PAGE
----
When I was young and had just gotten married, my brother did not give me a wedding gift. Not that it bothered me. I'm not sure I even noticed. We weren't particularly close. What did bother me is that months later my mother brought me a gift--a small hand-painted ceramic butterfly--that she said my brother bought for me as a wedding gift. He had not, and her attempt to right what she saw as a wrong hurt more than the supposed "wrong." I still have that stupid butterfly and it is still a sad symbol of dysfunction between me, my brother and my mother.
I am reminded of my butterfly moment by a question raised by a Social Q's reader. The overall issue is whether we are the gatekeepers for the interpersonal relationships between and among our children. If our daughter forgets her brother's birthday--or those of his children--is it our job to be the tick on her to-do calendar? What if one sibling remembers the other but not vice versa. What's our role in keeping our adult children up to snuff on observing important occasions in each other's lives?
Social Q's Philip Galanes has an answer and it boils down to four words: Stay out of it. But let me give you the full situation and the nuanced wisdom Galanes imparts to the mother who wrote to him:
The situation: Galanes' reader (the mom) has three sons. The wives of the two older sons remember to send the siblings, their spouses and children gifts or cards to commemorate milestone events such as birthdays. The youngest son, who was unmarried, was "spotty about acknowledging" these occasions. He married recently and his mom hoped his wife would take up the slack, but she hasn't. The mom wants to know how much of a nudge she should give the youngest son's wife.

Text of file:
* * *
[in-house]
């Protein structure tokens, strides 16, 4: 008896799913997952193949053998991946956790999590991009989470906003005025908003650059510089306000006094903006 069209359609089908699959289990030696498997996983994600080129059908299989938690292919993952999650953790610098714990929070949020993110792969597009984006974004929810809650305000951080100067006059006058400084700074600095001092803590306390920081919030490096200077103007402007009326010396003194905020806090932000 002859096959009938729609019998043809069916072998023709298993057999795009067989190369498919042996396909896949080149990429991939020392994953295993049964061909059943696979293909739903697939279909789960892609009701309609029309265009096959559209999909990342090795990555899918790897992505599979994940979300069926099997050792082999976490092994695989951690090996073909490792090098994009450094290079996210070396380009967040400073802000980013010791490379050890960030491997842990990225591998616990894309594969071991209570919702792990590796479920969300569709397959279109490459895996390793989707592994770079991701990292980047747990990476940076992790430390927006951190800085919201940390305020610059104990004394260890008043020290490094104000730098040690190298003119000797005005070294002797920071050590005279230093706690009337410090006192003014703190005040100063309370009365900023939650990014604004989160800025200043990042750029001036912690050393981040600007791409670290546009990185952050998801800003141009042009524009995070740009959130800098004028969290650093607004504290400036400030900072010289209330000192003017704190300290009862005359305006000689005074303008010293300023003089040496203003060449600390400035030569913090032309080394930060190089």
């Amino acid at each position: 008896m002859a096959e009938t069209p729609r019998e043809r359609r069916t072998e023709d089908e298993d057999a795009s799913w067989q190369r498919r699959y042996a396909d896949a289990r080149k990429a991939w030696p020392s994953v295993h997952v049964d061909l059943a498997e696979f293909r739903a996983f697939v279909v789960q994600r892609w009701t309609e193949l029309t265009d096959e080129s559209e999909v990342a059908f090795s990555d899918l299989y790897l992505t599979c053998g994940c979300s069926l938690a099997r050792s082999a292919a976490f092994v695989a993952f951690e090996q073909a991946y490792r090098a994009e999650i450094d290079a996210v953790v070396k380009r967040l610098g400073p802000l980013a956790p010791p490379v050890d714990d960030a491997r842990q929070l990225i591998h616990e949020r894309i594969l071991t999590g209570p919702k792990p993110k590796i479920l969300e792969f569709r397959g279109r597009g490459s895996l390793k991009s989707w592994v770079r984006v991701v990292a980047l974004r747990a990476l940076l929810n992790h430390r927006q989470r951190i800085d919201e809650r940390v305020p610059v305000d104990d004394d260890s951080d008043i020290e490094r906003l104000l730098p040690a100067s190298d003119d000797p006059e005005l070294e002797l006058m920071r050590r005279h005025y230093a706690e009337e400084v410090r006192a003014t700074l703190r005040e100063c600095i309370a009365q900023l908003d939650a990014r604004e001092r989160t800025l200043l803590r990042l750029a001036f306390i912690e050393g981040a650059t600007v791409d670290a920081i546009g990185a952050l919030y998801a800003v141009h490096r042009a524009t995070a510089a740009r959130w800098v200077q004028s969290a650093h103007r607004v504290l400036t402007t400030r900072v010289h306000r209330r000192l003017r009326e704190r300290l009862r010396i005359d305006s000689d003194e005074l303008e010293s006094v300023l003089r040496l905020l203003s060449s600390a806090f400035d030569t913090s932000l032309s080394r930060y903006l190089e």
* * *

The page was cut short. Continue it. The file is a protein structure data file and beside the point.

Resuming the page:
The wisdom answer:
"Before we deal with your problem, let’s deal with mine: All we’ve heard about the men in your family is that two of them married meticulous gift givers, and the youngest (who was spotty at it) hitched his wagon to an underperformer. Yet somehow these men — the actual blood relations — aren’t expected to pitch in at all.
Now, there’s no problem here if each of the couples has agreed to this division of labor. But it seems sexist to simply expect the new woman to solve the problem of family gifts. ...
As for what you can do: Extricate yourself! I know you want family harmony, but you can’t force adults to send gifts. If your sons or their wives tell you they’re upset about this, suggest they speak directly to your youngest son. This may be more motivating for him than hearing from you again. He and his wife may not be “gift people,” but we all have calendars. (Or they may not care.) Stay out of it."painting Van Gogh